Elon Musk

A CEO’s got to know their limitations

Pictured: Elon Musk

30 July 2018

Billy MacInnesElon Musk’s completely disproportionate response when British diver, Vernon Unsworth – who was involved in the high profile rescue effort to free 12 Thai boys and their teacher trapped in a cave – questioned the usefulness of the inventor’s mini-submarine, demonstrated a spectacular lack of judgement and a very thin skin.

Musk is highly regarded as a visonary, business magnate, innovator, investor and engineer, but that doesn’t make him an unimpeachable source of wisdom or knowledge as his twitter outburst demonstrated all too publicly. Nevertheless, it was interesting that there were quite a few people prepared to defend his behaviour on the grounds that his elevated position as a successful entrepreneur and innovator gave him a greater knowledge and awareness of what was really going on.

It’s this kind of thinking that leads to people arguing that a lot of their country’s problems would be solved if successful business leaders were put in charge. This has frequently involved suggesting that the likes of Michael Dell, Warren Buffett, Bill Gates, Steve Jobs or Richard Branson (although, strangely enough, not George Soros) should be put in charge of fixing one ill or another. In the case of Ireland, it’s usually Michael O’Leary.

And it’s easy to see why people are seduced into thinking that way. But while no one can dispute that these individuals have been successful in their own right in their own spheres, that’s no guarantee they can replicate that success in the much wider public realm. In most instances, they have lived very different lives to the vast majority of people in society. There are some who believe this difference gives them a valuable perspective on issues that the rest of us do not have. But the truth is that perspective is no more valuable than any other.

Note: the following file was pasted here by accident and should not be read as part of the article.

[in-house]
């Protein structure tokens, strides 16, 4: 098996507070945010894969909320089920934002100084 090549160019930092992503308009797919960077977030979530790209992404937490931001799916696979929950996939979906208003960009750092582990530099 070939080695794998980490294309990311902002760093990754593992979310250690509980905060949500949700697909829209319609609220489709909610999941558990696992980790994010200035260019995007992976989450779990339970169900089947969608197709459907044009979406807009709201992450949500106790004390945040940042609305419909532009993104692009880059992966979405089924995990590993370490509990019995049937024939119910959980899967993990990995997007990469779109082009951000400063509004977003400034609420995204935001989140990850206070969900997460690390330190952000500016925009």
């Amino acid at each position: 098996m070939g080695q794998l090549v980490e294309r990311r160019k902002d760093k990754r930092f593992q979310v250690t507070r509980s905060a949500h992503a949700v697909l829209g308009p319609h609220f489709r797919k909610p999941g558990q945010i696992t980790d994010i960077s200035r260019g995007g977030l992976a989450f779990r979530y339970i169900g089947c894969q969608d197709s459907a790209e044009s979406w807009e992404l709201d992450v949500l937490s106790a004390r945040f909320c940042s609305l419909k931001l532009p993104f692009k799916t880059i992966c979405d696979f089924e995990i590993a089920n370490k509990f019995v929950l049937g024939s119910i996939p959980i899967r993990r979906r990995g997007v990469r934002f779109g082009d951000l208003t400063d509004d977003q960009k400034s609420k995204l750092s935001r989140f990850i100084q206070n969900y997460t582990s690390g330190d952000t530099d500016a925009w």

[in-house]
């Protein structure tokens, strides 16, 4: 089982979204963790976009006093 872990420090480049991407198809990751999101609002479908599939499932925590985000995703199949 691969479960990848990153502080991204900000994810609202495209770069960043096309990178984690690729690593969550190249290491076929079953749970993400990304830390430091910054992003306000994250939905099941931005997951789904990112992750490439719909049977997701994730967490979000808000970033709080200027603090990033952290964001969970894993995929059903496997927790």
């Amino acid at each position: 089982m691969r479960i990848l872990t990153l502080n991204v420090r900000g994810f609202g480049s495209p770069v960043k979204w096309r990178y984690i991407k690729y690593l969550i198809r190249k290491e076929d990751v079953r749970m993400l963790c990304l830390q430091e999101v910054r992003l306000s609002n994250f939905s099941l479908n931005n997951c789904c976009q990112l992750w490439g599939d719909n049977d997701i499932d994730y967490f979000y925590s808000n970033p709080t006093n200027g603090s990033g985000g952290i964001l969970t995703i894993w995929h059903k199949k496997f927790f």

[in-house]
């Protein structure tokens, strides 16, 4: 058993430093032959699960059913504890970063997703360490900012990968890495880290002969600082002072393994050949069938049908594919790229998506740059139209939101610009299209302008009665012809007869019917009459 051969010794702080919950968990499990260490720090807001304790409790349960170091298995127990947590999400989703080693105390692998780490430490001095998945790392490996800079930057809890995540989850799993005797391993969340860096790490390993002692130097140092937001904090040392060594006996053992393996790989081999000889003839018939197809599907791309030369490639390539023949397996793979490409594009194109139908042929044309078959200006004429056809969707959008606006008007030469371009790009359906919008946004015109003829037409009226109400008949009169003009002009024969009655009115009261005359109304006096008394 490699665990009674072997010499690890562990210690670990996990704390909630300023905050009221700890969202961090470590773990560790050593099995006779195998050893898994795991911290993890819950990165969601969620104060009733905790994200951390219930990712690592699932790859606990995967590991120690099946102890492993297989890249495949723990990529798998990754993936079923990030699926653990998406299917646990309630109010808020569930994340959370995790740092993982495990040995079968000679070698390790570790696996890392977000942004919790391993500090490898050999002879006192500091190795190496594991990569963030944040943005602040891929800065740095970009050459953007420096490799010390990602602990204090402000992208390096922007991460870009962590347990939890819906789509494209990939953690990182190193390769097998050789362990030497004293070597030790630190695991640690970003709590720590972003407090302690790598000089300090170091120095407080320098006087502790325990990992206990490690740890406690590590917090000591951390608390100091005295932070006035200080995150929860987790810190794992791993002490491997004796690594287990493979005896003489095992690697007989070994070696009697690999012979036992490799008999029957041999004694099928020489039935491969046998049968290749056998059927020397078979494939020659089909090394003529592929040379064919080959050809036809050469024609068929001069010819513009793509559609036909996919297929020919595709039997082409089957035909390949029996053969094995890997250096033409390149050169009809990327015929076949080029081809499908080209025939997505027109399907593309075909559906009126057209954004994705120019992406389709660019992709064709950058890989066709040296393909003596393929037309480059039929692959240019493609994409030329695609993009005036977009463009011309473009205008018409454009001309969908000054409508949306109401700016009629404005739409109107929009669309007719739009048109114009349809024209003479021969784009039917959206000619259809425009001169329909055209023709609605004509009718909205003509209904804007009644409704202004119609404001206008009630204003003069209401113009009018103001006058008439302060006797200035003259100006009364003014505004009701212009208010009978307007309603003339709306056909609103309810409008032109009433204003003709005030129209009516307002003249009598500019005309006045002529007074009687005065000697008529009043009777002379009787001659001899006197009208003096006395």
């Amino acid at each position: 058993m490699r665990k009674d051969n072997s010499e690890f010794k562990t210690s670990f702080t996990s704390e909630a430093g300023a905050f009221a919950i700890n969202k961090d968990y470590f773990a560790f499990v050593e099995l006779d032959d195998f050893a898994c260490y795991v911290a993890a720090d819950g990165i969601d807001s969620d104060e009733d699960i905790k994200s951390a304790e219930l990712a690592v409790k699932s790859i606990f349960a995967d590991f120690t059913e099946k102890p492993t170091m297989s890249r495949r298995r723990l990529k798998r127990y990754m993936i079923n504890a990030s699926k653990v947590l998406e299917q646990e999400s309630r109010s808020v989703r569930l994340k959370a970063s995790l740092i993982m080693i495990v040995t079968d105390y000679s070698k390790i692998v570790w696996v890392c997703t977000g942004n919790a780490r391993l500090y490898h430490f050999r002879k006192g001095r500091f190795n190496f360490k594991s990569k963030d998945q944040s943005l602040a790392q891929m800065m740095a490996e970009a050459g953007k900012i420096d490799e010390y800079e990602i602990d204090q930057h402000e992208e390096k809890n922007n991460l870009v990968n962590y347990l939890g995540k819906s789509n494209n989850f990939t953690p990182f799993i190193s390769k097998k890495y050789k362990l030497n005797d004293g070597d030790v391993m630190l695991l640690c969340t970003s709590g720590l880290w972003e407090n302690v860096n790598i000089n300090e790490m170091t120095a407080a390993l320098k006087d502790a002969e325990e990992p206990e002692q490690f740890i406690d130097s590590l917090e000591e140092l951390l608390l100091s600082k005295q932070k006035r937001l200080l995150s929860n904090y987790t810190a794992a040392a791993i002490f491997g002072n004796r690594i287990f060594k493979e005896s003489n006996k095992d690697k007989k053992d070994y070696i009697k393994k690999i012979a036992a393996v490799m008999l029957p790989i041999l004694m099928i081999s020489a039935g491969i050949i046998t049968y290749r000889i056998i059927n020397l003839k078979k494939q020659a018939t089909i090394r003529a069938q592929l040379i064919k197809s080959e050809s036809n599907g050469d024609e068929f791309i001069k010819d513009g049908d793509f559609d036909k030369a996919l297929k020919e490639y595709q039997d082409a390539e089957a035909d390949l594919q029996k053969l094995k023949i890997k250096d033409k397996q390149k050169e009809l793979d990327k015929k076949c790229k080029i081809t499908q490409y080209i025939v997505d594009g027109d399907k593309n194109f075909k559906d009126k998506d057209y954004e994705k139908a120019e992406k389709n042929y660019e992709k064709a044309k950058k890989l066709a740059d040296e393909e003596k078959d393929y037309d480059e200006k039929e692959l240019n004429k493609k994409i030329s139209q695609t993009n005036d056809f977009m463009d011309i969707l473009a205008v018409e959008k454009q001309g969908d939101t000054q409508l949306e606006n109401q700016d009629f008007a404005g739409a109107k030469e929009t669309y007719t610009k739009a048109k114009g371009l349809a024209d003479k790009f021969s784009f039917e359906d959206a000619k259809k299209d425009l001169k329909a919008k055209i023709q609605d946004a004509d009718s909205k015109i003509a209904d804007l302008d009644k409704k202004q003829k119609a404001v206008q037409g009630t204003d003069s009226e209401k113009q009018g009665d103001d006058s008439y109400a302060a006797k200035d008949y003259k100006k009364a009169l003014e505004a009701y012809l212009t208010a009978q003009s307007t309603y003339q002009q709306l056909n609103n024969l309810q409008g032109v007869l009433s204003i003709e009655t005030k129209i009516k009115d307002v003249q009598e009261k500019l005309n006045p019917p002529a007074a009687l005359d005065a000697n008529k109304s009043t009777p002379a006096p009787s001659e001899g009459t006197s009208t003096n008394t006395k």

Many successful entrepreneurs or IT leaders are very good at what they do, but what they do is not very good when it comes to trying to run a country. It’s a bit like suggesting a musician, film star or sport star should be put in charge – or even a reality TV star.

Companies can choose the people that work for them, they can choose the markets they’re going to be involved in and, if something fails, they can jettison it (and the people working on it) and shift their attention to the next thing. If the company fails, the leader can emerge from the debris and move on to the next opportunity, leaving other people to clean up the wreckage.

What works for a business or technology doesn’t work for entire countries and the problem with many IT and business leaders is that their first instinct is to think that it does. An IT leader naturally thinks that technology can cure a lot of problems, just as a business mogul is likely to believe that applying business practices can help to run the country better. And that’s hardly surprising because they’re merely going with what they know.

But the elements that make a successful business or IT leader or, come to think of it, a successful film, TV or music star, don’t instantly qualify those people to become modern day political giants. This is currently being demonstrated to spectacular effect across the Atlantic. The question is: would any of the other business and IT names that people bandy around do any better?

I have my doubts. After all, countries don’t work like corporations. Civilised nations don’t get to choose their citizens or to get rid of those who don’t measure up to their standards. You can’t fix society’s ills by firing the people.

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